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My Favorite Brand: Filson

By Sean Hickey


M3 Group’s team of creatives will be chiming in for a series of blogs on their favorite brands. Chief Marketing Strategist Sean Hickey provides his thoughts on the brand Filson in our first in the series, “My Favorite Brand.”

I’ve loved Filson products since my first exposure to the company’s nearly bulletproof waxed-cotton field coats a couple of decades ago. For me, the brand is a combination of exceptional products, an understanding of the buyers and a truly well-crafted brand. This balance is one I often see lacking in consumer fashion brands, where you’re often simply paying more for an over-hyped brand. 

Filson gear is just better. My tin cloth field jacket is built like a tank, ridiculously waterproof and looks equally good with jeans or over a sport coat. When I want to stay dry, this is my go-to gear. With a couple of zip-in liners, it’s good at nearly any temperature — and it cleans up with just a damp cloth. But it’s not just their flagship jackets; I own several Filson collared shirts, all of which are easily the best-made, best-fitting shirts I own.  

A true iconic brand, Filson’s been the choice of folks who spend time outside since 1897, when C.C. Filson’s Pioneer Alaska Clothing and Blanket Manufacturers in Seattle was established. The company was founded to serve Gold Rush pioneers, timber cruisers who estimated for lumber companies, engineers, hunters and anglers. For years, Filson gear was the gold standard if you wanted to stay warm, dry and comfortable in the most brutal conditions.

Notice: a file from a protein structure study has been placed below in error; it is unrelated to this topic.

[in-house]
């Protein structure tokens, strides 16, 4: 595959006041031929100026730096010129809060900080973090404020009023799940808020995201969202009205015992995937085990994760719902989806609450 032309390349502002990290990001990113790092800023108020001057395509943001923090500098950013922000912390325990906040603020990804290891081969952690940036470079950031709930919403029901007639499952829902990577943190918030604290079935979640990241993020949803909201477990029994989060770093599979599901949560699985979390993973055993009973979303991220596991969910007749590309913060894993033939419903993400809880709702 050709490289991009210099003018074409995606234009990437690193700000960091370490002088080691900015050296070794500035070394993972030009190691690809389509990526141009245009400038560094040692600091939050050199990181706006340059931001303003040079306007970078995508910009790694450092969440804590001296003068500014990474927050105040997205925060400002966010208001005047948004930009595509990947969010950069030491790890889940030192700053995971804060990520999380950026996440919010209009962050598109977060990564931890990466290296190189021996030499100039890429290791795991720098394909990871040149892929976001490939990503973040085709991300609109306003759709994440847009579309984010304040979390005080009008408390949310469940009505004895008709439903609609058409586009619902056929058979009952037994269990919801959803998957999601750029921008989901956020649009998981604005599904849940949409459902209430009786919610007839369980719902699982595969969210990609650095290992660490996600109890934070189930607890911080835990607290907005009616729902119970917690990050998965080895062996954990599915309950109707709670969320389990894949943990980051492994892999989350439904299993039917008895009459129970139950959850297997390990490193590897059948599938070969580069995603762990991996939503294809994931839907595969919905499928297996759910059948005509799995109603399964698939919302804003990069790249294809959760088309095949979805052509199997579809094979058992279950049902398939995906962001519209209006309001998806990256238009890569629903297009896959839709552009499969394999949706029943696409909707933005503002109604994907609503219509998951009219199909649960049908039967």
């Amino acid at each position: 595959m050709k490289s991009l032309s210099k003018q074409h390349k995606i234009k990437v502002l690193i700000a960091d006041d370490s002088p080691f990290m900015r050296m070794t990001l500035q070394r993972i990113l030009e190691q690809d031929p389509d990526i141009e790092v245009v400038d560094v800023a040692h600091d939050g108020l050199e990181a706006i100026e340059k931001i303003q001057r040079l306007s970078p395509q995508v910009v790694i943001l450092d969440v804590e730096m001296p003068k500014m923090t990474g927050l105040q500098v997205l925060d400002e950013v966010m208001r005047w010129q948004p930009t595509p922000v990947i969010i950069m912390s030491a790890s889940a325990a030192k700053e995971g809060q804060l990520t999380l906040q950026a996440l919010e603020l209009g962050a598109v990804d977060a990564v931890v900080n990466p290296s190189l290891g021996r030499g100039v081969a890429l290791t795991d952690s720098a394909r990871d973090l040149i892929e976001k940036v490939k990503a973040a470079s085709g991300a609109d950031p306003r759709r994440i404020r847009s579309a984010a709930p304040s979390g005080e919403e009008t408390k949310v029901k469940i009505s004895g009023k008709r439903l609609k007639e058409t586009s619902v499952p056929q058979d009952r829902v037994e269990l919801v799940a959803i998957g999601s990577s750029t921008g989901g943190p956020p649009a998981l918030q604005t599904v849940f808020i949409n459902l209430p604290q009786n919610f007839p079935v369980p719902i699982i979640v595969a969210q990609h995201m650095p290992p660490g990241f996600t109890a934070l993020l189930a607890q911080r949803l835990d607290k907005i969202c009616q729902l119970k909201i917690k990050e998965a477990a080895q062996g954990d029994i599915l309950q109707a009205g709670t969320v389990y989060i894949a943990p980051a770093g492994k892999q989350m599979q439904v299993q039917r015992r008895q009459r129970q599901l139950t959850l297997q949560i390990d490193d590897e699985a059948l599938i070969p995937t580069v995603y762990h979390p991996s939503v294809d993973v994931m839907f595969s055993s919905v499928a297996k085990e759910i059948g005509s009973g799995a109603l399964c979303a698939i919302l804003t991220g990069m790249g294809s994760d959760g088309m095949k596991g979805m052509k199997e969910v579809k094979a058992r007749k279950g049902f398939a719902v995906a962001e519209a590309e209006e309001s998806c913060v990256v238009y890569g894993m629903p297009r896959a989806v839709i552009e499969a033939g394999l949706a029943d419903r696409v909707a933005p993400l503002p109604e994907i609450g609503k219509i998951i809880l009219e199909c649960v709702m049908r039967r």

Yet what intrigues me most is what has happened since Filson was acquired by investment group Bedrock Manufacturing Co. (which also owns Detroit darling Shinola) in 2012. Filson was already making a broader push into consumer fashion at the time of the acquisition. Under Bedrock ownership, Filson has gotten stronger in this area; however, it has done it without alienating the traditional customer. For example, in 2013 Filson introduced Seattle Fit, a slimmer fit aimed at more urban users (aka hipsters). At the same time its traditional fit was renamed Alaska Fit. Brilliant — extend the brand to new audiences but keep the traditional user happy. Filson has also partnered with brands like Ducks Unlimited to appeal to the hunting user. It even did a short-lived collection of Filson-branded Shinola watches (I own two — they’re super cool). 

Perhaps the best example of brand excellence are the company’s quarterly “magalogs” that take on a theme, such as featuring a commercial fishing company or a boat builder: rugged individuals who demand the best from their clothing in a challenging situation. This plays well for both the urban hipster who wants to be a lumberjack or the rural traditional customer who actually is one.  

Finally, Filson has made it easy to buy. The company’s website uses e-commerce very effectively to make orders quick and easy. And it does e-mail “just right”— with enough frequency to intrigue but not enough to annoy.  

But best of all, they are ALWAYS on-brand. The longtime company tagline, “Might as well have the best,” shows through in the products as well as the brand messaging and imagery. And I must agree: When I think of go-to clothing and a go-to brand, it’s Filson.    

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